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  1. #1
    Join Date
    Sep 2003
    Posts
    2

    Unanswered: The Stubborn Table!!!!!

    I am running a canned wizard for an accounting program that uses Microsoft SQL 7 server, and it locks up when attempting to access a particular table. I was told that I needed to change permissions for the Public Role, granting "insert, update & delete" rights. (select is already enabled)

    The problem is that SQL locks up and goes into a "not responding" mode whenever I attempt to change permissions on this table. Not only that, but it also locks up if I try to drop the table or rename the table. I've tried it though scripting as well, but that locks up too. I have tried to go into the role properties and it locks up there. I've done it from multiple workstations as well as the server, and I have rebooted the server and verified that there are not any locks in place. I am logged in as the sa, and I have rights that should enable me to accomplish this simple task. I can also touch any other table in the database and successfully change the rights. The table is consists of only 3 records each containing 2 columns of data, and I have let my scripts run for 2 hours before bailing out of them....

    Any ideas? I hate to give Bill Gates $250 more....

    (BTW, the server is running on Windows NT 4)

  2. #2
    Join Date
    Sep 2003
    Location
    Australia
    Posts
    2

    Cool

    suggestion:

    Run SQL Profiler and Trace your query.
    see whether there is any trigger occur.

    have you run DBCC CHECKTABLE on the table?

    Hope this help!

  3. #3
    Join Date
    May 2003
    Location
    UK
    Posts
    220
    Hi

    Running profiler will be usefult o see what is actually going on. We found an app used to crash because a table lock was used instead of a row lock, thus stopping anyone except the current user accessing the table required. Check the table isnt locked using Enterprise Manager , Management, Current Activity, Process Info. Look on far right for locking/blocking. Also check this against the Profiler activity recorded.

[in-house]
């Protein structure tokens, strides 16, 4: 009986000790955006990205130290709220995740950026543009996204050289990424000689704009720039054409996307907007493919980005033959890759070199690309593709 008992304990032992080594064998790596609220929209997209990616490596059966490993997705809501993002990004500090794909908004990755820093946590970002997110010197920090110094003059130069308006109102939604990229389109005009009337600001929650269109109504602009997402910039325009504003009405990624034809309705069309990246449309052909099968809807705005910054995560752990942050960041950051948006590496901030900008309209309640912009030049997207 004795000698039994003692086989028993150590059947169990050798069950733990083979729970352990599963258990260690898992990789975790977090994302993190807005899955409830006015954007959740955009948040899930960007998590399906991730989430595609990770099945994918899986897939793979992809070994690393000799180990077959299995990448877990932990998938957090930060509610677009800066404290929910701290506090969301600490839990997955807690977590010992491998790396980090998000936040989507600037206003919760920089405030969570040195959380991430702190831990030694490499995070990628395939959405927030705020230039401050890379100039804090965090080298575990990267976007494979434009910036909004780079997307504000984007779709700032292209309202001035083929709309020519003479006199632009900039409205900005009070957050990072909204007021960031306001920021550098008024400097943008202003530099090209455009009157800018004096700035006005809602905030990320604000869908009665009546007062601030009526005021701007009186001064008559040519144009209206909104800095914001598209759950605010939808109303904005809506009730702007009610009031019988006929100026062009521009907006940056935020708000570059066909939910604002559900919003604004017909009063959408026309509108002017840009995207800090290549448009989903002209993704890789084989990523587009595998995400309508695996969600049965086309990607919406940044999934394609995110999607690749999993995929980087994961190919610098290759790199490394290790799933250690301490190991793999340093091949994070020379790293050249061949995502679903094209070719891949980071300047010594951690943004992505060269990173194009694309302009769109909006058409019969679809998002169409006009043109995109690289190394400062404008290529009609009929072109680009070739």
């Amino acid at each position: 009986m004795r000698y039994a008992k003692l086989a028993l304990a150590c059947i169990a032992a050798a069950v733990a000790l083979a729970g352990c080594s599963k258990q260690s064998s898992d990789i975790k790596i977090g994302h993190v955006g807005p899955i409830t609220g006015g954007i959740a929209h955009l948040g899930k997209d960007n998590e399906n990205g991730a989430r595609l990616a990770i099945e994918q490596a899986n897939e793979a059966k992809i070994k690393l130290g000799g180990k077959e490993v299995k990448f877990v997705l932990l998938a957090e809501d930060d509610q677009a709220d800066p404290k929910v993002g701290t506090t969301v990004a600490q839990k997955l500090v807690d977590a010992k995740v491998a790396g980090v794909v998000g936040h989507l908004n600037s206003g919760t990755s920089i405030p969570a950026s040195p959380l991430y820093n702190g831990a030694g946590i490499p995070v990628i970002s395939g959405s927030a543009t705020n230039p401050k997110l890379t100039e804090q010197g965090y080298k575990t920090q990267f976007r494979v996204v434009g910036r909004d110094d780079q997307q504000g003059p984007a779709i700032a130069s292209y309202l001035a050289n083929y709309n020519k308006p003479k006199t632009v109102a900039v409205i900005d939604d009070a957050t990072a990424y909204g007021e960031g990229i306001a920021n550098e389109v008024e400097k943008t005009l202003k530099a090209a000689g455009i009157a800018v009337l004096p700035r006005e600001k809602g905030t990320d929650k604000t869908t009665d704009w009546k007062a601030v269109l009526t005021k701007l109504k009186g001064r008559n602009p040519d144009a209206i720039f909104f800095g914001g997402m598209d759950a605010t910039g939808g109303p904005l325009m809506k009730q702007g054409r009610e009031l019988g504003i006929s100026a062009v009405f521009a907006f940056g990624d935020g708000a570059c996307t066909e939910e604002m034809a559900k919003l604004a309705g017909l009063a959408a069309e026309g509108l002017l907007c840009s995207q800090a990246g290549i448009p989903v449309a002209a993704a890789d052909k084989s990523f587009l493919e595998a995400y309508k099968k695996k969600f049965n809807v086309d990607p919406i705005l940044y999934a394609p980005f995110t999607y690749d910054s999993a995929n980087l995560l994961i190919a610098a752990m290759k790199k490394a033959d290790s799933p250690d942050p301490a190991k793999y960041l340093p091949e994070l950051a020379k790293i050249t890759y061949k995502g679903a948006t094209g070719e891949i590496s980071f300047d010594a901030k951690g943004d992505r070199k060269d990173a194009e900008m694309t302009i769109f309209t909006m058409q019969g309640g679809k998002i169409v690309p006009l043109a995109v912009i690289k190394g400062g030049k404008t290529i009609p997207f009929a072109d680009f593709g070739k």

If that doesnt work, detach the database, copy the MDF & LDF files to another server of same SQL version & SP level, & reattch the database using the same db name and see if the problem follows it.
    I dont think it will.

    Also, probably best to avoid using the public role to access the db, set up a SQL user if possible - easier to audit & track in situations such as this. This is a nice to have.

    Let us know how it goes.

    SG.

  4. #4
    Join Date
    Sep 2003
    Posts
    2

    Solution

    Thanks for the ideas.

    What I ended up doing was going into the sysops table and changing the name of the table there, then I was able to build a new identical table with the proper permissions.

  5. #5
    Join Date
    May 2003
    Location
    UK
    Posts
    220
    Hi

    And that worked OK?

    Cheers

    SG.

  6. #6
    Join Date
    Sep 2003
    Location
    Australia
    Posts
    2

    Post

    That's Great izmorrow (You've Figure it out) .

    Regards Dat.

    Just for the Record, I found this article:
    ---------------------------------------------------------------------------
    http://www.quest-pipelines.com/pipel...ver/tips01.htm

    I have a corrupt SQL Server table that I can't drop. What can I do?
    Compliments of Neil Pike

    DBCC checkdb and newalloc the database in question and look up any other error messages that occur - then you can see the extent of the problem.

    The reason SQL won't let you drop a table in this situation is because the allocation pages/extent chain appears to be damaged or cross-linked in some way. So SQL Server thinks that there is actually data from other tables in pages/extents belonging to the problem object. If it lets you drop the table it might remove data from another table by mistake.

    Your choices are:

    Restore from a known good backup.

    Create a new database and copy all the data/objects out. You can use transfer manager/bcp for this. Then rename the databases round. (Or, dump and re-load if you had to do this across a network connection.)

    With a VERY large database with consequent loss of data then if you don't want to do 1 or 2, then you can rename the table by directly updating sysobjects. Then create a new table and just leave the old one there. Note that this is dangerous as there may be more severe corruption problems that will still be there.

    Call MS PSS and pay for a support call. They have utilities that allow page/link editting and they MAY try and "fix" the problem for you. However, this is not 100% successful, they may cause more damage, and you have to sign a form accepting all responsibility (and absolving them of any) for any problems that occur.
    Last edited by dati; 09-25-03 at 23:15.

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